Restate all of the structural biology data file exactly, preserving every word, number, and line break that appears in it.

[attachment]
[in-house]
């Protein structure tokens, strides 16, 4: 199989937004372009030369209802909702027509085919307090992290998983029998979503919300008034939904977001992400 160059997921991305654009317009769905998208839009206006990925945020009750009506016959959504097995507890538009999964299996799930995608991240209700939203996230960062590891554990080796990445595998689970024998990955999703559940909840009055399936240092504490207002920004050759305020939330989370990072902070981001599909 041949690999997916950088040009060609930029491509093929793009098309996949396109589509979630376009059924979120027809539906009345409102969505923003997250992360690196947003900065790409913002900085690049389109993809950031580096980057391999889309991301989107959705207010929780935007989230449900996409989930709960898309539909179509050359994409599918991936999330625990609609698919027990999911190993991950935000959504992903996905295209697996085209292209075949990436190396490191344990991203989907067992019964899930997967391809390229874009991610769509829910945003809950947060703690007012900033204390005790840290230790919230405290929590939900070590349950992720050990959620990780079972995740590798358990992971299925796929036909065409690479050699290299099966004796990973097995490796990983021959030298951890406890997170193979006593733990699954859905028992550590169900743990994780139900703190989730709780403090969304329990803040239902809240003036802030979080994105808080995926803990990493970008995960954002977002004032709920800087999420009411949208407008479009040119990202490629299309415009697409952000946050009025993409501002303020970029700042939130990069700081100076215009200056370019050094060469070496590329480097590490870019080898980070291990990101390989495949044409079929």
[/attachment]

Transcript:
[in-house]
């Protein structure tokens, strides 16, 4: 199989937004372009030369209802909702027509085919307090992290998983029998979503919300008034939904977001992400 160059997921991305654009317009769905998208839009206006990925945020009750009506016959959504097995507890538009999964299996799930995608991240209700939203996230960062590891554990080796990445595998689970024998990955999703559940909840009055399936240092504490207002920004050759305020939330989370990072902070981001599909 041949690999997916950088040009060609930029491509093929793009098309996949396109589509979630376009059924979120027809539906009345409102969505923003997250992360690196947003900065790409913002900085690049389109993809950031580096980057391999889309991301989107959705207010929780935007989230449900996409989930709960898309539909179509050359994409599918991936999330625990609609698919027990999911190993991950935000959504992903996905295209697996085209292209075949990436190396490191344990991203989907067992019964899930997967391809390229874009991610769509829910945003809950947060703690007012900033204390005790840290230790919230405290929590939900070590349950992720050990959620990780079972995740590798358990992971299925796929036909065409690479050699290299099966004796990973097995490796990983021959030298951890406890997170193979006593733990699954859905028992550590169900743990994780139900703190989730709780403090969304329990803040239902809240003036802030979080994105808080995926803990990493970008995960954002977002004032709920800087999420009411949208407008479009040119990202490629299309415009697409952000946050009025993409501002303020970029700042939130990069700081100076215009200056370019050094060469070496590329480097590490870019080898980070291990990101390989495949044409079929």